Surfs Up!

I'm trying to download a picture to put on here... but its not working, so here's a link. Yes, surfing in Munich. What don't they have here? I was in the English garden yesturday and saw the a few guy surfing, its pretty crazy, especially considering how cold it is.

So, what else is new in München? not a whole lot I guess. I've been going to some more classes at my schools. I haven't actually done any teaching yet, just introducing and observing. I'm getting a little frustrated with the head teachers because they still havn't worked out a concrete schedule for me. As a result I usually get dragged along to school at 7am and then sit around until someone decides to take me along to a class that they don't really need me in.... arg. Hopefully they'll figure it out soon. The classes I have gone to have been kinda fun. Its basically about the same as american high school. I'm excited about the higher level conversation classes that I'll get to teach on my own. Today in one of the upper level classes we talked about oil prices and huricanes and racism... oiy. It's hard being the one American put on the spot, I feel like I should know way more about things than I really do. I also I guess should have more definite opinions on everything, but I can't very well speak for all Americans. I'm going to be getting a whole lot better at keeping up on current events this year.

I'm also getting a tad sick of living with Gudrun, the teacher I'm staying with. Like I said, she's nice and she cooks for me and its allright, its just annoying to have to tell her where I am and when I'll be back all the time, and she likes me to come home at 6 for dinner. Which means if I go into the city I have to leave by like 5 to get there. If I know ahead of time I can tell her I wont be home, but I never really know what I'm going to do. And she hasn't given me a house key. Yesturday I was going to the school she doesn't teach at and didn't need to be there until 11, so she had to give me a key to lock up. She gave me like a 10 min. lecture on how to properly lock the doors and how even though Munich is pretty safe there may still be thieves and how her key is registered so if it were lost it would be expensive to replace.... oh my goodness! She lives an hour outside the city in this little residencial town with mostly elderly people and young families. sheesh. Oh, and when she left in the morning she actually locked me out of the whole bottom floor of the house. She's a little crazy... But of course I am gratefull that she's letting me stay with her and am incredibly lucky to have a free room. I'm just anxious to get my own room and have a set schedule so I can get into some kind of rutine.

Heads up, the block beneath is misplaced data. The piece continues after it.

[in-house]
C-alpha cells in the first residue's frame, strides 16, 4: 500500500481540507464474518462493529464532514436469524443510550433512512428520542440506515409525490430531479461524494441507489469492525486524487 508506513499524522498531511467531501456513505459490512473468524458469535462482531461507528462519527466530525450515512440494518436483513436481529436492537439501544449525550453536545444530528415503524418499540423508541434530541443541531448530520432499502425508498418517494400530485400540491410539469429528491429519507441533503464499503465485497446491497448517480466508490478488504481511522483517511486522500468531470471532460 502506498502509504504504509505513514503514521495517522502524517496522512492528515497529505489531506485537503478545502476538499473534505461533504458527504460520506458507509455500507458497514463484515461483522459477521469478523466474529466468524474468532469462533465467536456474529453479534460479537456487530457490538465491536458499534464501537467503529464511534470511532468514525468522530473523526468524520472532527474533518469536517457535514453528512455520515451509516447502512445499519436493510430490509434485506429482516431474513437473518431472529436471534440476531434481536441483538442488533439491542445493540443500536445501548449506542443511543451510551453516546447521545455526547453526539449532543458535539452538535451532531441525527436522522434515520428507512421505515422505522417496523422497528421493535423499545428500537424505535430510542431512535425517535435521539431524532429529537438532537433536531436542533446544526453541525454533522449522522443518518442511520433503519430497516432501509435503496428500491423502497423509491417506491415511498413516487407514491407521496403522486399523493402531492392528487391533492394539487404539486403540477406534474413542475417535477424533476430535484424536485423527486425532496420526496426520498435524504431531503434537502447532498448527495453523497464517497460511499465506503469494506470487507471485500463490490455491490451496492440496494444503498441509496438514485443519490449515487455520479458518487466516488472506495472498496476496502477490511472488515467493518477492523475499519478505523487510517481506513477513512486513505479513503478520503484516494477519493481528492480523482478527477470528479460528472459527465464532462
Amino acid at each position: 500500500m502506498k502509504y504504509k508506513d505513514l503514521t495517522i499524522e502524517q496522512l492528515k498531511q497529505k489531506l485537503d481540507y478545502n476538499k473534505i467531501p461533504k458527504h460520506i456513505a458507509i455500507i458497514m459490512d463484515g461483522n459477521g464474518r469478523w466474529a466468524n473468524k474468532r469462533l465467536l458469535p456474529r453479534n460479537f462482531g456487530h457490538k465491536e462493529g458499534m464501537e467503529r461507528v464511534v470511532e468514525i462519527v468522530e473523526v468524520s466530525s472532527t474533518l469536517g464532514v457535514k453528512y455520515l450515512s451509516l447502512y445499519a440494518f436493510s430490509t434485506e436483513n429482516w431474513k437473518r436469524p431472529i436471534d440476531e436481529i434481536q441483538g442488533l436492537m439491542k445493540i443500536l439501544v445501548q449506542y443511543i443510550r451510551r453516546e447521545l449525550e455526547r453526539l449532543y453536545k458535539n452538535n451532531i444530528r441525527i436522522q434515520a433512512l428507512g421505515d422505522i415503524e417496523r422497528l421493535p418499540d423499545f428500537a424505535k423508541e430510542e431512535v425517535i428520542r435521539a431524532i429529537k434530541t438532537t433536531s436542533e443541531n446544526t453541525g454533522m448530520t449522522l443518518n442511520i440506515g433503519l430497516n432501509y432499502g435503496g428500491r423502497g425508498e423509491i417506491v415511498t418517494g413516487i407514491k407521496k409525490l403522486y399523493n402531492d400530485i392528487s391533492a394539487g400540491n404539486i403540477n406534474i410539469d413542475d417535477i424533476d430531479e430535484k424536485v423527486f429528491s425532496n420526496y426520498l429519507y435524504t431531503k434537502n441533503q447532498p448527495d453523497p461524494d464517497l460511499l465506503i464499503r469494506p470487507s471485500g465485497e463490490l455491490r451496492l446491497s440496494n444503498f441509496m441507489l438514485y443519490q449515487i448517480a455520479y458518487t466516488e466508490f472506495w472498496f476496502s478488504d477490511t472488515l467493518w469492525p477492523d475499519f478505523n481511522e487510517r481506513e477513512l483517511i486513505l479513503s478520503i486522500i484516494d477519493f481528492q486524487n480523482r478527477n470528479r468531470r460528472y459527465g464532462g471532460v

Ok, so enough complaining about me. other things going on in Germany.... Elections!!! I don't really understand how things work. No one really won the election, neither the SPD nor the CDU had a majority, but aparently Schöder (SPD) has formed a coalition with the Green party and the Leftist (comunist) party so that all together they will have the majority. I don't get how thing works out exactly, sounds like a lot of choas to me. I can't believe the comunist party is so big, the got something like 9% of the vote, and its mostly the eastern states that support it. One would think that they saw how poorly comunism worked the last time and wouln't want to go back to that, but Germans are very idealistic people I think. For the most part Germany is very liberal, except for Bayern which is an island of conservativism. I talked to Gudrun about the election a bit, she has a fairly pesimistic outlook on Germany's future. She said things will get worse before people realize things need to change, i think the same could be said of the US. She seems surpised in general that I would come here to Germany, she said young people are leaving here to go to the US, not the other way around. I guess thats true, but Germany is not exactly impovered at the moment, especially not Munich. But true, the economy is on a downward slide. I don't think I'd ever move here permanently, but there are plenty of things I don't like about the US too, there are always positives and negatives.